Author: Hassan

Hassan Hassan is a resident fellow at TIMEP focusing on Syria and Iraq. He is the author, with Michael Weiss, of ISIS: Inside the Army of Terror, a New York Times bestseller, and was previously an associate fellow at Chatham House’s Middle East and North Africa Program in London and a research associate at the Delma Institute in Abu Dhabi. He is a columnist for the National in Abu Dhabi, where he previously worked as deputy opinion editor. Working in journalism and research since 2008, he focuses on Syria, Iraq, and the Gulf States, and he studies Sunni and Shia movements in the region. His writing has appeared in the Guardian, Foreign Policy, Foreign Affairs, and the New York Times, among others. He has also written for the European Council on Foreign Relations on the Gulf states. Mr. Hassan received an M.A. in international relations from the University of Nottingham. You can follow him on Twitter: @hxhassan.

Threats from Two Fronts: Al-Qaeda and IS Define Their Strategies
Abu Muhammad al-Adnani (BBC) and Ayman al-Zawahiri (Flashpoint)

In the space of two weeks, al-Qaeda and the Islamic State released separate audio statements that merit comparison. Both statements center on Syria as the emerging nucleus of global jihad, each marking a new way its respective organization operates or sees its long-term future. Each message includes an explicit attack on the other group, a sign that differences between the two are deepening, contrary to speculation that the twin giants of global

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An Opportunity in Aleppo

Aleppo, Syria’s largest city, is once again the center of media attention. Two weeks of devastating airstrikes against the rebel-held parts of the city ended on Wednesday after the United States and Russia agreed on a new cessation of hostilities in the city. However, clashes continued in nearby rural areas in southern Aleppo province, and the government and the rebels traded accusations that the truce has already been violated by the other side.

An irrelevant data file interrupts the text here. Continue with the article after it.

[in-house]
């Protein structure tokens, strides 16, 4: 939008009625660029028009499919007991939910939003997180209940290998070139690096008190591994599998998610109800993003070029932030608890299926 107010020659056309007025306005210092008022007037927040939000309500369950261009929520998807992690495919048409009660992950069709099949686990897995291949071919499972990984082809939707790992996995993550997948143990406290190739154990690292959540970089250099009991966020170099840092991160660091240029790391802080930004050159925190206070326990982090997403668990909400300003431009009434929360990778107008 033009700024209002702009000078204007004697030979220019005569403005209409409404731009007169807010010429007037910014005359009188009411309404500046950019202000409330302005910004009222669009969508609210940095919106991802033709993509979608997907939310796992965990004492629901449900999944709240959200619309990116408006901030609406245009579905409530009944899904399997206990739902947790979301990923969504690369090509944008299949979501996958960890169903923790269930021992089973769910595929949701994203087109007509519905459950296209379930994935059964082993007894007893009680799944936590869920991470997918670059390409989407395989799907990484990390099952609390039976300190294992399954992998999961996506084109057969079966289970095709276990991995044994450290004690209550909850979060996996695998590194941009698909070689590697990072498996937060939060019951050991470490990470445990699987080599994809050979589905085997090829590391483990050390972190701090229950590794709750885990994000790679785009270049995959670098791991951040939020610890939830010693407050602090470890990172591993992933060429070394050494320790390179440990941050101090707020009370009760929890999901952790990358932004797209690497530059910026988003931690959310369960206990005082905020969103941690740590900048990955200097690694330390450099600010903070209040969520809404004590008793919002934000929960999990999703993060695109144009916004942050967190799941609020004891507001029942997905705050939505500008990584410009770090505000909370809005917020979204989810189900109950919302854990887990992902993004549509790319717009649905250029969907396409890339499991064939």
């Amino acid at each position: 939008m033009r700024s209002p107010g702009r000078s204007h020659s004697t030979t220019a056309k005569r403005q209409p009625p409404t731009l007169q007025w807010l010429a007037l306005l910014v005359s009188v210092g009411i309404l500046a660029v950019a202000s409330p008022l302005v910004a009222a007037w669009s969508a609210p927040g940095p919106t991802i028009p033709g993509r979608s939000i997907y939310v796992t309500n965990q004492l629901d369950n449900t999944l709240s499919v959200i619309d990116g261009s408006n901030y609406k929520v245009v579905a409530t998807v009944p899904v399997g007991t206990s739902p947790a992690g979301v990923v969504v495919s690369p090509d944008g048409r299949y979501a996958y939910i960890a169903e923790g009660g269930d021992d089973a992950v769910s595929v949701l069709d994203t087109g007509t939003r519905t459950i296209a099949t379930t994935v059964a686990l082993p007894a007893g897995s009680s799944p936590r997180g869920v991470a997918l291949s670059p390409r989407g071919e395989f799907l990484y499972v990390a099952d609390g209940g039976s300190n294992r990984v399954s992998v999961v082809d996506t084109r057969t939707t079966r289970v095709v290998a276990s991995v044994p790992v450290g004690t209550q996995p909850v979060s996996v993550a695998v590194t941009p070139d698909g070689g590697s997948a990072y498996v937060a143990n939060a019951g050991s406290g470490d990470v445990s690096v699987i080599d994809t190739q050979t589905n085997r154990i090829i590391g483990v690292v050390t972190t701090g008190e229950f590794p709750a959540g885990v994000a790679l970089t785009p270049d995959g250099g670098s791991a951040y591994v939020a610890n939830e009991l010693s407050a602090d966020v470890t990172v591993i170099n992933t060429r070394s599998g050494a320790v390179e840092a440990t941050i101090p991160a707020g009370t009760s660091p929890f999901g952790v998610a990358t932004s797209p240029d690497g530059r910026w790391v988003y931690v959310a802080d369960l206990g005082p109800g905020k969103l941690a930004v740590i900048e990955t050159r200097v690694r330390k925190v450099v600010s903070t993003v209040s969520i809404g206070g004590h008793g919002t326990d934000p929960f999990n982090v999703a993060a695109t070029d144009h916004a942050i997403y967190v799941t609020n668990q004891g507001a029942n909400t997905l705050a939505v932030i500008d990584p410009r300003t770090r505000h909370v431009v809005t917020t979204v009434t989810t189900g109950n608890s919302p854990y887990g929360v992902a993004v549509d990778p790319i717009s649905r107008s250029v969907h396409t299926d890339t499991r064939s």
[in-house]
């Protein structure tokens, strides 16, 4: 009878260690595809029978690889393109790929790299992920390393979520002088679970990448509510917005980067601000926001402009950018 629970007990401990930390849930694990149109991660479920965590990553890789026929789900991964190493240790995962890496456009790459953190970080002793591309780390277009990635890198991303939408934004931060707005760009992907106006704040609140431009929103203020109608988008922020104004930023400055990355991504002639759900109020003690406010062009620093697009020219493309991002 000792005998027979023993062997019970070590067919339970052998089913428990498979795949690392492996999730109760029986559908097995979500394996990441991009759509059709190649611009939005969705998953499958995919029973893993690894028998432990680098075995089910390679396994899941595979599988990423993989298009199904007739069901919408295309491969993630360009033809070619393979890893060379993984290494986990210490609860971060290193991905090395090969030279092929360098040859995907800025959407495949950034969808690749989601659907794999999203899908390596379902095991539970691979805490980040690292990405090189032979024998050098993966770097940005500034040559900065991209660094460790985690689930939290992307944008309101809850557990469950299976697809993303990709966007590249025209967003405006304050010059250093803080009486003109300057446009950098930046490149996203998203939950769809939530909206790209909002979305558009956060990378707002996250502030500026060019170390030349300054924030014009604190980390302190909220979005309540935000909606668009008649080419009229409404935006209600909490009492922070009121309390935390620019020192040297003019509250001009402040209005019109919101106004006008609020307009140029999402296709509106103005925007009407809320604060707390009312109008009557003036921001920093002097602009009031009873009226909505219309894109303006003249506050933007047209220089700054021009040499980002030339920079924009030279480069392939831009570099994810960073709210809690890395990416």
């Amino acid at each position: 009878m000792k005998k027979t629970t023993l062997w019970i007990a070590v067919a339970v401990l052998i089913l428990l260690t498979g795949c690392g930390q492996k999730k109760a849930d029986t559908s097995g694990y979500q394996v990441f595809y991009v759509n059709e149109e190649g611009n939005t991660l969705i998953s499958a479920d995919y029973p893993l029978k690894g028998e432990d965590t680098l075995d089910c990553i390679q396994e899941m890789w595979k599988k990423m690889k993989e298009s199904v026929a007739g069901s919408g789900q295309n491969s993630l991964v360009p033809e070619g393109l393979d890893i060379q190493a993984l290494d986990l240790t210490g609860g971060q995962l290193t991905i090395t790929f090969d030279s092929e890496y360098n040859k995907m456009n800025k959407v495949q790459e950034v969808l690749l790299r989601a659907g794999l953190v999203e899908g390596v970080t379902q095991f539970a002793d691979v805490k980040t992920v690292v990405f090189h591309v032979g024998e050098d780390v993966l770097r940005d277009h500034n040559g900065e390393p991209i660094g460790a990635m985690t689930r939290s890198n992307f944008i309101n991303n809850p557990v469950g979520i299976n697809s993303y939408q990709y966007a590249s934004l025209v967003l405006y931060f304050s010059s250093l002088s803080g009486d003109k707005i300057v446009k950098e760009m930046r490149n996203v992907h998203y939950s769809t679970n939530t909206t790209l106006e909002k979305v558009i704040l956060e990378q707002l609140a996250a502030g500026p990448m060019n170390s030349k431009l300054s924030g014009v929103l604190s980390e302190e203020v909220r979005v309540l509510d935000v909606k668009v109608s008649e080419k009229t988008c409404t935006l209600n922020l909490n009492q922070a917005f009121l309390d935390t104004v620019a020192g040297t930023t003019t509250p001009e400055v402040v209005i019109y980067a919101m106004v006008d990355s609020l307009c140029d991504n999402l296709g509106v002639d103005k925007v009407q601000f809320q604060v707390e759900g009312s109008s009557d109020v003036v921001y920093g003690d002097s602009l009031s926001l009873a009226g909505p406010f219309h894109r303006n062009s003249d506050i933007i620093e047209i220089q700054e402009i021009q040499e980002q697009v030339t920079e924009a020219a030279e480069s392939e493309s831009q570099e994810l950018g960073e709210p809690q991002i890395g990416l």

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Why the Syrian regime’s recapture of Palmyra was a political move

The capture of Palmyra this week was a clear attempt by the regime of Bashar Al Assad to rewrite history. Damascus and its allies presented the victory as part of the wider campaign to strike extremists in Syria. In truth, they wanted a victory to strengthen the regime’s political position in the peace talks, after a relentless Russian air campaign helped Mr Al Assad’s forces secure its territory and reorganise its forces to launch offensives

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Russia’s Exit from Syria Highlights Assad’s Limitations

Five years after the uprising in Syria began, a renewed chance to steer the conflict in a less violent trajectory presents itself. Tensions have mounted between moderate rebels and Jabhat al-Nusra in northern Syria, and residents demonstrated in support of the rebels against the al-Qaeda affiliate; the Free Syrian Army has recently launched an offensive against the Islamic State in southern Syria; and Russia has announced that it will start withdrawing

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Five Years Later, Libya is Becoming a Jihadist Academy
libya jihadist banner

Five years after the rebellion against the rule of Muammar al-Qaddafi, Libya has become the center of a rivalry between the Islamic State and al-Qaeda over the leadership of global jihad, a struggle that should be the focus of intelligence and policy practitioners in this region and beyond. Seen purely in military terms, the strength of Libyan franchises of Islamic State is commonly exaggerated. The group is still a minor player among the constellations

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Predestined for Failure? A Preview to the Syria Talks in Geneva

Five years ago Sunday, Syrian President Bashar al-Assad told the Wall Street Journal that his country would be spared the popular uprisings that had taken place in Tunisia and Egypt. “Whenever you have an uprising, it is self-evident to say that you have anger, but this anger feeds on desperation,” he said, calling on fellow Arab rulers to do more to accommodate their people’s rising political and economic aspirations. Assad’s unwillingness

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